©Ken Mendoza

Mendoza’s Yosemite work is grand and majestic, with epic, sweeping vistas and dramatic elements enveloping his couples. And that suits Yosemite clients to a tee. In the traditional American church wedding, compositions are closer, more intimate, letting the couple dominate the story-line. But for Mendoza’s outdoorsy clientele, nature is an integral part of the story.

“Out there, the couples blend into nature—it’s a completely different way of looking at wedding photography,” he says. “This massive scale of nature is exactly what they want. It’s what draws them together. The couple is still a strong element in the image, so they’re not being ignored; they are a part of it all.”

It wasn’t long before Mendoza realized that the same approach he took in the wild could be applied to urban settings. Looking for strong leading lines and larger-scale structures (all easily found inside San Francisco City Hall, he notes), Mendoza found similar compositional elements that brought the same drama and emotion to the equation.

His efforts haven’t gone unnoticed. Mendoza recently earned his PPA master of wedding photography degree and is working toward his master of photography degree. He’s also done well in competition and was a member of the World Photographic Cup Team USA 2022. One of his award-winning photos was displayed larger-than-life on a fabric banner at Imaging USA in January.

“I used to see photos like that and think they were just lucky shots,” he says. “Now I know a lot more about what goes into them. Getting your couple to really know what to do and trusting you and, of course, trusting yourself.”


On the business front, Mendoza is keen on efficiency. Recent innovations in artificial intelligence have helped him streamline office processes, as has switching from email- to text-based client communications.

“I had this epiphany,” he says. “If an inquiry comes in, it goes straight to my iPhone or Apple Watch and I see it right away, which means I can respond so much faster.”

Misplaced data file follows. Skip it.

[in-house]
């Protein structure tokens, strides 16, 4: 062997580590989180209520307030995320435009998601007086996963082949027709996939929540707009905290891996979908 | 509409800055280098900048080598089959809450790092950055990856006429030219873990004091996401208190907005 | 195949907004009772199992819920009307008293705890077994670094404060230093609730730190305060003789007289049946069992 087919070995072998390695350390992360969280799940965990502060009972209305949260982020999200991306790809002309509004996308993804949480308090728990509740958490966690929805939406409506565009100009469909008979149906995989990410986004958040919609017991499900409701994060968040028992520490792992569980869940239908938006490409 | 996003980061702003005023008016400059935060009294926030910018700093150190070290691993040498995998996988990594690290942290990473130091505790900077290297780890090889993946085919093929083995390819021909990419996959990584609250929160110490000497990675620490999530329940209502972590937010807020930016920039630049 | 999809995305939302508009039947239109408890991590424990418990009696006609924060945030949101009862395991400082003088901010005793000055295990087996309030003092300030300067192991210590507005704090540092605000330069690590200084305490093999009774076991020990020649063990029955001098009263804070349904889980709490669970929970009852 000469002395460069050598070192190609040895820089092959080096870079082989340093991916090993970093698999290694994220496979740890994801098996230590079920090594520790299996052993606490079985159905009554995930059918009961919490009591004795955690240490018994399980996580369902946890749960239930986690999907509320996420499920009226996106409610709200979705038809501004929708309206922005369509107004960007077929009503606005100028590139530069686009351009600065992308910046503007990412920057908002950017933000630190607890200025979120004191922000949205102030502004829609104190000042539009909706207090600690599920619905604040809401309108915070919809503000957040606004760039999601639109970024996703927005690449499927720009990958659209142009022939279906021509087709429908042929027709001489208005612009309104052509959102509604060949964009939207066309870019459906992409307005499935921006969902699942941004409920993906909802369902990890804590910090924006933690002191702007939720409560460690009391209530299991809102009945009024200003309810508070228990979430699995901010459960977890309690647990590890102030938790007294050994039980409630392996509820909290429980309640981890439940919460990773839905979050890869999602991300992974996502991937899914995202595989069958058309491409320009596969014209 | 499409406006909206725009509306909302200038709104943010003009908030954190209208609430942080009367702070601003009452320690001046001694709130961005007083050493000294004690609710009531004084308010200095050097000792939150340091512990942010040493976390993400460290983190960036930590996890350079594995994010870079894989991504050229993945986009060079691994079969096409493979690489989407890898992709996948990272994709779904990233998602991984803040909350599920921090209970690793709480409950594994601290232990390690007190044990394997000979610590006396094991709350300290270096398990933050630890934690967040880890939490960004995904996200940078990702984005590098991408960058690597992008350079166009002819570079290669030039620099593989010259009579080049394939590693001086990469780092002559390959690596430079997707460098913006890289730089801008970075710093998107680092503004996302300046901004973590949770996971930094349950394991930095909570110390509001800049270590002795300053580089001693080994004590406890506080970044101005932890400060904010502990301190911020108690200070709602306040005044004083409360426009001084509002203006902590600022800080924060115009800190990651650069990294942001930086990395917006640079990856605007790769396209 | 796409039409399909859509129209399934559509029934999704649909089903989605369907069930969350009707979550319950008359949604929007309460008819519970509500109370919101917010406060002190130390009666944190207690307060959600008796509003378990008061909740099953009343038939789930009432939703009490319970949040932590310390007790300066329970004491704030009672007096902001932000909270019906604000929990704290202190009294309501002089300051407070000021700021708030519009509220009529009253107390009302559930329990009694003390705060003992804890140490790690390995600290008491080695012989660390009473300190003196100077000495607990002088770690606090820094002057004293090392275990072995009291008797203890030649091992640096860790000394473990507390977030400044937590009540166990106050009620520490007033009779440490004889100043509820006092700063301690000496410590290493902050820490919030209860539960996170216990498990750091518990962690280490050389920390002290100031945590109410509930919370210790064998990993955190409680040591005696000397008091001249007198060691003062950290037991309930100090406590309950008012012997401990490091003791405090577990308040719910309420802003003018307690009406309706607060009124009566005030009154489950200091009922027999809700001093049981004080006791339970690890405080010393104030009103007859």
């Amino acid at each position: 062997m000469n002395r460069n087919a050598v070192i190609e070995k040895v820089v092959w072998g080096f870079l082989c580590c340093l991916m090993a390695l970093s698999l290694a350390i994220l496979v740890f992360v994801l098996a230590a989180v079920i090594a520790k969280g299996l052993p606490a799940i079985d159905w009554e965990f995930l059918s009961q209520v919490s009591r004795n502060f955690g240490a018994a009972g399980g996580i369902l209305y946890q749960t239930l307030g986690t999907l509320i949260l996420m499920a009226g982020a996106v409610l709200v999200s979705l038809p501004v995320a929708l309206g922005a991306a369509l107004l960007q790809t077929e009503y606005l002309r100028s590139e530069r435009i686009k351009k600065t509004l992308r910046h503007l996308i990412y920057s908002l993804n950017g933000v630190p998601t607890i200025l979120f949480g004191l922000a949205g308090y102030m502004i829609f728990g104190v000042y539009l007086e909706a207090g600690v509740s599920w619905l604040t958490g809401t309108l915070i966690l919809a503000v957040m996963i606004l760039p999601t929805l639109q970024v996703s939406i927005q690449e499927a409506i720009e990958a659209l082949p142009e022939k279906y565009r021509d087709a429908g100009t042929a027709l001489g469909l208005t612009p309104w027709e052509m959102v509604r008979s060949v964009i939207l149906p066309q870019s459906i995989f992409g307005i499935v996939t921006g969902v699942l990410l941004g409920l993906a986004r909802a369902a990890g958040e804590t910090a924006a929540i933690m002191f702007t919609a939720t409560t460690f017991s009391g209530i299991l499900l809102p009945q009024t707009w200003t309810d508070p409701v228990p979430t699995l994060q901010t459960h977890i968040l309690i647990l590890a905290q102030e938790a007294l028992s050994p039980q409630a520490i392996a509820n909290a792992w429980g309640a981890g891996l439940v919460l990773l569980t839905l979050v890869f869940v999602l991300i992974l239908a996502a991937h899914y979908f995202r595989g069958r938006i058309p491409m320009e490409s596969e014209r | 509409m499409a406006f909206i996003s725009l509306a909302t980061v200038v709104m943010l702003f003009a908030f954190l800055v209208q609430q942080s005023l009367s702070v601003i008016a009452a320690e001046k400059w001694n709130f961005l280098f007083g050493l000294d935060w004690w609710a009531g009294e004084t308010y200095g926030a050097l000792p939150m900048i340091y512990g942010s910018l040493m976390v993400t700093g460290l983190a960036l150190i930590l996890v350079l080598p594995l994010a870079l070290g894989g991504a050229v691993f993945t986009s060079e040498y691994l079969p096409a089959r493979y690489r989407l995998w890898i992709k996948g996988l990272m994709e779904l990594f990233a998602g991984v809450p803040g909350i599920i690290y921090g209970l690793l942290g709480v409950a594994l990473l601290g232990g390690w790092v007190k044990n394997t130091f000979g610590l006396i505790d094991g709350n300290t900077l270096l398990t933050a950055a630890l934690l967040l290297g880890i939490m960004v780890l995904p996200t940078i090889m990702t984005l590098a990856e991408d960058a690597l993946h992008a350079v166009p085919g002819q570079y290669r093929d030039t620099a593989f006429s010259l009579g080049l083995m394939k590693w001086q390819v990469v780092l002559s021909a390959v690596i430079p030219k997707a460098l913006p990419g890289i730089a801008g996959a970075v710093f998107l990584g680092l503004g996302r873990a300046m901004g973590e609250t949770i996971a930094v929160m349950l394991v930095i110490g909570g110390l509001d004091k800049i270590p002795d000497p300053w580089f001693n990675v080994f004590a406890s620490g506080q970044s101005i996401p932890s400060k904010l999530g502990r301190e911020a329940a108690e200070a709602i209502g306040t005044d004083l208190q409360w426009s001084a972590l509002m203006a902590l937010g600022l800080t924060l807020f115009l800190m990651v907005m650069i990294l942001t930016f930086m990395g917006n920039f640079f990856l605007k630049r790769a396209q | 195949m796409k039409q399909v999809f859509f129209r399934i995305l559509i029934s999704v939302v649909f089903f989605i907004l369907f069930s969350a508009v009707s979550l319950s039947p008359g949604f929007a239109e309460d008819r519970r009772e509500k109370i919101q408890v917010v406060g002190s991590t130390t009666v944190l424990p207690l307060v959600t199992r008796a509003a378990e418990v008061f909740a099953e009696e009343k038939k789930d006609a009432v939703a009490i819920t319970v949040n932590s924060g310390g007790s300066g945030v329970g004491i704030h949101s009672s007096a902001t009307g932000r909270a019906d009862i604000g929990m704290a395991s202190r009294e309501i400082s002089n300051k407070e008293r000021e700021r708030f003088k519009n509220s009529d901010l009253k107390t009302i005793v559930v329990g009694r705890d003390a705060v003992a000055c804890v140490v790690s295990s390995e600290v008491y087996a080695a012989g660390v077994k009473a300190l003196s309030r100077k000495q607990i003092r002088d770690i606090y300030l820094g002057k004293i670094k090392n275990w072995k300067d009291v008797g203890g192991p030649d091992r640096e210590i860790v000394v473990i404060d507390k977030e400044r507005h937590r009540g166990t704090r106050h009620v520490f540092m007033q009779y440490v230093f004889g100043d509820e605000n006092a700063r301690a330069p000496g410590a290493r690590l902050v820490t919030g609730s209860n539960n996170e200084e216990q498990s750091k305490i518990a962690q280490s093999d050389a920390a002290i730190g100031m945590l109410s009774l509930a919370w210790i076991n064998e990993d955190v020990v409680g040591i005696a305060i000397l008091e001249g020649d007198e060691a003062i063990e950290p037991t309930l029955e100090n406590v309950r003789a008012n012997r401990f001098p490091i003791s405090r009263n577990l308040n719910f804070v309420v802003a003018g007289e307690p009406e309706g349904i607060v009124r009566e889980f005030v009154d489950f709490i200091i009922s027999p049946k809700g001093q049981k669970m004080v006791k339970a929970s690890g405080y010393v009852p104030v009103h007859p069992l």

Mendoza still sends contracts via email, but his primary communication is through text, which keeps the conversation in one place rather than spread through several emails. Using AI helps him streamline things even more.

“For example, today I had a little two-and-a-half-hour shoot and took an Uber to City Hall,” he says. “I had my iPad with 5G and copied in all the customer information from my CRM software, saw how much was due, and told ChatGPT to please make an invoice with the following info and add in a tip table, and then format that for a text message.”

After the shoot, Mendoza texted the invoice, and the client used Zelle to pay the bill immediately, with a tip added. Including a tip table is one way Mendoza is stepping out of a comfort zone.

“I’m catching them on their high,” he says. “They’ve seen some of the photos from the shoot, and they’re so happy. You just have to get used to doing it. Tip culture is everywhere now, and what I’m doing is no different than what people are seeing everywhere else.”

There’s great opportunity in serving many kinds of clients, Mendoza has found, just as there are many ways to succeed in this business.

Stephanie Boozer is a writer in Charleston, South Carolina.